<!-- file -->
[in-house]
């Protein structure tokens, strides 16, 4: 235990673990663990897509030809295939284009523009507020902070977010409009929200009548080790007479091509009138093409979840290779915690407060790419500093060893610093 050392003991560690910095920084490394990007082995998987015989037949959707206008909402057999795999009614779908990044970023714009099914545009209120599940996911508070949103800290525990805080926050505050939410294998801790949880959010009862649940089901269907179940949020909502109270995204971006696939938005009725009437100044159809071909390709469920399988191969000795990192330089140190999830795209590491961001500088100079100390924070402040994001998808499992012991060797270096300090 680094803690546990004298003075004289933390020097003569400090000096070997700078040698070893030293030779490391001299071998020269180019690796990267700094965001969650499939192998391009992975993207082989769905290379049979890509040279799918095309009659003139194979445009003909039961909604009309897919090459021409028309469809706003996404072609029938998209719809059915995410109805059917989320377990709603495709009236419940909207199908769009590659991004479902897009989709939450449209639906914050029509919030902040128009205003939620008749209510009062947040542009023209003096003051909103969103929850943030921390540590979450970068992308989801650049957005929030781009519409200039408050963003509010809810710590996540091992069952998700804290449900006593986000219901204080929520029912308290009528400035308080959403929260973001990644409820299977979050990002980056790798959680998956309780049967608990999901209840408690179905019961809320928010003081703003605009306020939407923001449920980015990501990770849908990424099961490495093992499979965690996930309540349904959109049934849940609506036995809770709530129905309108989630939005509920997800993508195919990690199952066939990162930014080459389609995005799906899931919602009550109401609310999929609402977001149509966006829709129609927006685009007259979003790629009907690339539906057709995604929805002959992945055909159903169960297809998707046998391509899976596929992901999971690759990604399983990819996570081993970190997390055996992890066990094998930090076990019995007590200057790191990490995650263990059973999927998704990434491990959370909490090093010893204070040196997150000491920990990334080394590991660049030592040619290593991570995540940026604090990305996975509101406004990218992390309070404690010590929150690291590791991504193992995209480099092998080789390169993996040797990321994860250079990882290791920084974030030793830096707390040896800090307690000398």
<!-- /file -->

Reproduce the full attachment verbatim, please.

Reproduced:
[in-house]
């Protein structure tokens, strides 16, 4: 235990673990663990897509030809295939284009523009507020902070977010409009929200009548080790007479091509009138093409979840290779915690407060790419500093060893610093 050392003991560690910095920084490394990007082995998987015989037949959707206008909402057999795999009614779908990044970023714009099914545009209120599940996911508070949103800290525990805080926050505050939410294998801790949880959010009862649940089901269907179940949020909502109270995204971006696939938005009725009437100044159809071909390709469920399988191969000795990192330089140190999830795209590491961001500088100079100390924070402040994001998808499992012991060797270096300090 680094803690546990004298003075004289933390020097003569400090000096070997700078040698070893030293030779490391001299071998020269180019690796990267700094965001969650499939192998391009992975993207082989769905290379049979890509040279799918095309009659003139194979445009003909039961909604009309897919090459021409028309469809706003996404072609029938998209719809059915995410109805059917989320377990709603495709009236419940909207199908769009590659991004479902897009989709939450449209639906914050029509919030902040128009205003939620008749209510009062947040542009023209003096003051909103969103929850943030921390540590979450970068992308989801650049957005929030781009519409200039408050963003509010809810710590996540091992069952998700804290449900006593986000219901204080929520029912308290009528400035308080959403929260973001990644409820299977979050990002980056790798959680998956309780049967608990999901209840408690179905019961809320928010003081703003605009306020939407923001449920980015990501990770849908990424099961490495093992499979965690996930309540349904959109049934849940609506036995809770709530129905309108989630939005509920997800993508195919990690199952066939990162930014080459389609995005799906899931919602009550109401609310999929609402977001149509966006829709129609927006685009007259979003790629009907690339539906057709995604929805002959992945055909159903169960297809998707046998391509899976596929992901999971690759990604399983990819996570081993970190997390055996992890066990094998930090076990019995007590200057790191990490995650263990059973999927998704990434491990959370909490090093010893204070040196997150000491920990990334080394590991660049030592040619290593991570995540940026604090990305996975509101406004990218992390309070404690010590929150690291590791991504193992995209480099092998080789390169993996040797990321994860250079990882290791920084974030030793830096707390040896800090307690000398």